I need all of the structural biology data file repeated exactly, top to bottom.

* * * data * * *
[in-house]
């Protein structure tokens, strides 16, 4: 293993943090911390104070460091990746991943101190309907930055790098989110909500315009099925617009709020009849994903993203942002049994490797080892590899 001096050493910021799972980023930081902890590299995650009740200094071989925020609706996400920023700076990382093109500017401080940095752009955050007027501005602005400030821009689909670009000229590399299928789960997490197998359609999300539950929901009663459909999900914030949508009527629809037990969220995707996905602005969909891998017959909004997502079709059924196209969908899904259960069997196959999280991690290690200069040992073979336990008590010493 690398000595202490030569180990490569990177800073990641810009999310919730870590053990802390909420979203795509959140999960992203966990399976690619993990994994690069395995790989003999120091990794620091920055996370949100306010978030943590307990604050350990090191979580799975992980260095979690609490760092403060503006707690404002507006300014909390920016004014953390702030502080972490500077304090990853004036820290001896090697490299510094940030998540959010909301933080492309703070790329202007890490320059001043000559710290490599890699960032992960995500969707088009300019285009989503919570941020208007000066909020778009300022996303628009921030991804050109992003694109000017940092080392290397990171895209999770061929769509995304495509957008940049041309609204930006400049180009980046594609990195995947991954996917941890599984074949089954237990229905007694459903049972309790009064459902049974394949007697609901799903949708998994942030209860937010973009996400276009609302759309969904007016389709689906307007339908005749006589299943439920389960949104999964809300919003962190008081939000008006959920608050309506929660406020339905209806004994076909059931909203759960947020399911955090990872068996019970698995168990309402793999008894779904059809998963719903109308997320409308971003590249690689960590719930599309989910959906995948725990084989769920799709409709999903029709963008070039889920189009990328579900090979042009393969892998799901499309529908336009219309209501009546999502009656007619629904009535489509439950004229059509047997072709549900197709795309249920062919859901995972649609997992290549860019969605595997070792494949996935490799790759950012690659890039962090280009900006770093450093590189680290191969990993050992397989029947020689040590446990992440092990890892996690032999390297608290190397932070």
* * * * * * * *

[in-house]
């Protein structure tokens, strides 16, 4: 293993943090911390104070460091990746991943101190309907930055790098989110909500315009099925617009709020009849994903993203942002049994490797080892590899 001096050493910021799972980023930081902890590299995650009740200094071989925020609706996400920023700076990382093109500017401080940095752009955050007027501005602005400030821009689909670009000229590399299928789960997490197998359609999300539950929901009663459909999900914030949508009527629809037990969220995707996905602005969909891998017959909004997502079709059924196209969908899904259960069997196959999280991690290690200069040992073979336990008590010493 690398000595202490030569180990490569990177800073990641810009999310919730870590053990802390909420979203795509959140999960992203966990399976690619993990994994690069395995790989003999120091990794620091920055996370949100306010978030943590307990604050350990090191979580799975992980260095979690609490760092403060503006707690404002507006300014909390920016004014953390702030502080972490500077304090990853004036820290001896090697490299510094940030998540959010909301933080492309703070790329202007890490320059001043000559710290490599890699960032992960995500969707088009300019285009989503919570941020208007000066909020778009300022996303628009921030991804050109992003694109000017940092080392290397990171895209999770061929769509995304495509957008940049041309609204930006400049180009980046594609990195995947991954996917941890599984074949089954237990229905007694459903049972309790009064459902049974394949007697609901799903949708998994942030209860937010973009996400276009609302759309969904007016389709689906307007339908005749006589299943439920389960949104999964809300919003962190008081939000008006959920608050309506929660406020339905209806004994076909059931909203759960947020399911955090990872068996019970698995168990309402793999008894779904059809998963719903109308997320409308971003590249690689960590719930599309989910959906995948725990084989769920799709409709999903029709963008070039889920189009990328579900090979042009393969892998799901499309529908336009219309209501009546999502009656007619629904009535489509439950004229059509047997072709549900197709795309249920062919859901995972649609997992290549860019969605595997070792494949996935490799790759950012690659890039962090280009900006770093450093590189680290191969990993050992397989029947020689040590446990992440092990890892996690032999390297608290190397932070």